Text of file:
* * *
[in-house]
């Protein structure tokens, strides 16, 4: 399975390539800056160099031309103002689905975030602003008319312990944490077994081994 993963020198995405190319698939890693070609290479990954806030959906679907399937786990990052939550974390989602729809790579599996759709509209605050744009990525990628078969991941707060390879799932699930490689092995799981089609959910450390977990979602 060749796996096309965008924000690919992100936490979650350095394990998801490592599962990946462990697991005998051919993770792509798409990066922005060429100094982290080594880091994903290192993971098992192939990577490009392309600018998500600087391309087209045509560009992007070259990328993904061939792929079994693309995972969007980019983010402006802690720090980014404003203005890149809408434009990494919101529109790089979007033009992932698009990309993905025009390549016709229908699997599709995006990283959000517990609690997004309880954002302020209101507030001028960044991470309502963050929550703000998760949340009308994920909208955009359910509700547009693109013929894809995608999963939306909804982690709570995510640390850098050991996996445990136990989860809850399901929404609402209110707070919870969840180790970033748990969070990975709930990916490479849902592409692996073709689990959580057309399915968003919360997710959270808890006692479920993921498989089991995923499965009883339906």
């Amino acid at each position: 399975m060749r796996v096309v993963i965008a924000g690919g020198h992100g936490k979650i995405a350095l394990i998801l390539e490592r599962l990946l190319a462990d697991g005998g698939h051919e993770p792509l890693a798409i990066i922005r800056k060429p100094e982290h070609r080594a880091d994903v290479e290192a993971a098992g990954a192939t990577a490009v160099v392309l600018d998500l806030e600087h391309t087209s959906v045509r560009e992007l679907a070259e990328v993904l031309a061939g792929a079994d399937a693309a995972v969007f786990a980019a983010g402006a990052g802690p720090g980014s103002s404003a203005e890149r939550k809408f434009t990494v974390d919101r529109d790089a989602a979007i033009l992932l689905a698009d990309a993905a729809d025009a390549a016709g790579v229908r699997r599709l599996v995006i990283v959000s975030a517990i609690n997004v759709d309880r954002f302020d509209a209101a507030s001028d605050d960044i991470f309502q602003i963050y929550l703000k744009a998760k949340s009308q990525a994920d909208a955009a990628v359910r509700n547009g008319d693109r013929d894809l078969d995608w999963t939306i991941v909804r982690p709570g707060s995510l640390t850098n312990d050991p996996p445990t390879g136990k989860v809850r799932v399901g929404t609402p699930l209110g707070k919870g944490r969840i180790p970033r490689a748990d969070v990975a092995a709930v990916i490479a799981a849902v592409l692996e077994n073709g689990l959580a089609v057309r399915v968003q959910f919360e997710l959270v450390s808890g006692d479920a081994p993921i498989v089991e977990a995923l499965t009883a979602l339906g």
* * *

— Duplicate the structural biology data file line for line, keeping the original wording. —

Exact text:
[in-house]
């Protein structure tokens, strides 16, 4: 399975390539800056160099031309103002689905975030602003008319312990944490077994081994 993963020198995405190319698939890693070609290479990954806030959906679907399937786990990052939550974390989602729809790579599996759709509209605050744009990525990628078969991941707060390879799932699930490689092995799981089609959910450390977990979602 060749796996096309965008924000690919992100936490979650350095394990998801490592599962990946462990697991005998051919993770792509798409990066922005060429100094982290080594880091994903290192993971098992192939990577490009392309600018998500600087391309087209045509560009992007070259990328993904061939792929079994693309995972969007980019983010402006802690720090980014404003203005890149809408434009990494919101529109790089979007033009992932698009990309993905025009390549016709229908699997599709995006990283959000517990609690997004309880954002302020209101507030001028960044991470309502963050929550703000998760949340009308994920909208955009359910509700547009693109013929894809995608999963939306909804982690709570995510640390850098050991996996445990136990989860809850399901929404609402209110707070919870969840180790970033748990969070990975709930990916490479849902592409692996073709689990959580057309399915968003919360997710959270808890006692479920993921498989089991995923499965009883339906």
């Amino acid at each position: 399975m060749r796996v096309v993963i965008a924000g690919g020198h992100g936490k979650i995405a350095l394990i998801l390539e490592r599962l990946l190319a462990d697991g005998g698939h051919e993770p792509l890693a798409i990066i922005r800056k060429p100094e982290h070609r080594a880091d994903v290479e290192a993971a098992g990954a192939t990577a490009v160099v392309l600018d998500l806030e600087h391309t087209s959906v045509r560009e992007l679907a070259e990328v993904l031309a061939g792929a079994d399937a693309a995972v969007f786990a980019a983010g402006a990052g802690p720090g980014s103002s404003a203005e890149r939550k809408f434009t990494v974390d919101r529109d790089a989602a979007i033009l992932l689905a698009d990309a993905a729809d025009a390549a016709g790579v229908r699997r599709l599996v995006i990283v959000s975030a517990i609690n997004v759709d309880r954002f302020d509209a209101a507030s001028d605050d960044i991470f309502q602003i963050y929550l703000k744009a998760k949340s009308q990525a994920d909208a955009a990628v359910r509700n547009g008319d693109r013929d894809l078969d995608w999963t939306i991941v909804r982690p709570g707060s995510l640390t850098n312990d050991p996996p445990t390879g136990k989860v809850r799932v399901g929404t609402p699930l209110g707070k919870g944490r969840i180790p970033r490689a748990d969070v990975a092995a709930v990916i490479a799981a849902v592409l692996e077994n073709g689990l959580a089609v057309r399915v968003q959910f919360e997710l959270v450390s808890g006692d479920a081994p993921i498989v089991e977990a995923l499965t009883a979602l339906g």